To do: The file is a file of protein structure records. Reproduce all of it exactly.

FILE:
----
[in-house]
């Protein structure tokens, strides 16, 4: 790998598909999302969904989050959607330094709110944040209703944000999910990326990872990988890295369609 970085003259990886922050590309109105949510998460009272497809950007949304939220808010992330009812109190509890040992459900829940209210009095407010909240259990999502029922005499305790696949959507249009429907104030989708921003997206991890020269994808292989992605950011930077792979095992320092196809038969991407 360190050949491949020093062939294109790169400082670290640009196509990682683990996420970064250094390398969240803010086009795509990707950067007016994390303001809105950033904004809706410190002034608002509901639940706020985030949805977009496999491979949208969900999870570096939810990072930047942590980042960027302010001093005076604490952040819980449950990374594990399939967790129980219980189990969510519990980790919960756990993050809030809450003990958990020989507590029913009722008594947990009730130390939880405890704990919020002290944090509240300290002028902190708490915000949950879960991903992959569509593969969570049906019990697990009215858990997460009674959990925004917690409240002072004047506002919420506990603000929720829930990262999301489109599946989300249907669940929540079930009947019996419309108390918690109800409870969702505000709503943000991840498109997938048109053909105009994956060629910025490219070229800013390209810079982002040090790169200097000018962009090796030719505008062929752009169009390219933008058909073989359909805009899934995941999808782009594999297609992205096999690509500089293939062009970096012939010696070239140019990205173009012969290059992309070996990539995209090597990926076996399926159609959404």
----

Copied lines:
[in-house]
């Protein structure tokens, strides 16, 4: 790998598909999302969904989050959607330094709110944040209703944000999910990326990872990988890295369609 970085003259990886922050590309109105949510998460009272497809950007949304939220808010992330009812109190509890040992459900829940209210009095407010909240259990999502029922005499305790696949959507249009429907104030989708921003997206991890020269994808292989992605950011930077792979095992320092196809038969991407 360190050949491949020093062939294109790169400082670290640009196509990682683990996420970064250094390398969240803010086009795509990707950067007016994390303001809105950033904004809706410190002034608002509901639940706020985030949805977009496999491979949208969900999870570096939810990072930047942590980042960027302010001093005076604490952040819980449950990374594990399939967790129980219980189990969510519990980790919960756990993050809030809450003990958990020989507590029913009722008594947990009730130390939880405890704990919020002290944090509240300290002028902190708490915000949950879960991903992959569509593969969570049906019990697990009215858990997460009674959990925004917690409240002072004047506002919420506990603000929720829930990262999301489109599946989300249907669940929540079930009947019996419309108390918690109800409870969702505000709503943000991840498109997938048109053909105009994956060629910025490219070229800013390209810079982002040090790169200097000018962009090796030719505008062929752009169009390219933008058909073989359909805009899934995941999808782009594999297609992205096999690509500089293939062009970096012939010696070239140019990205173009012969290059992309070996990539995209090597990926076996399926159609959404």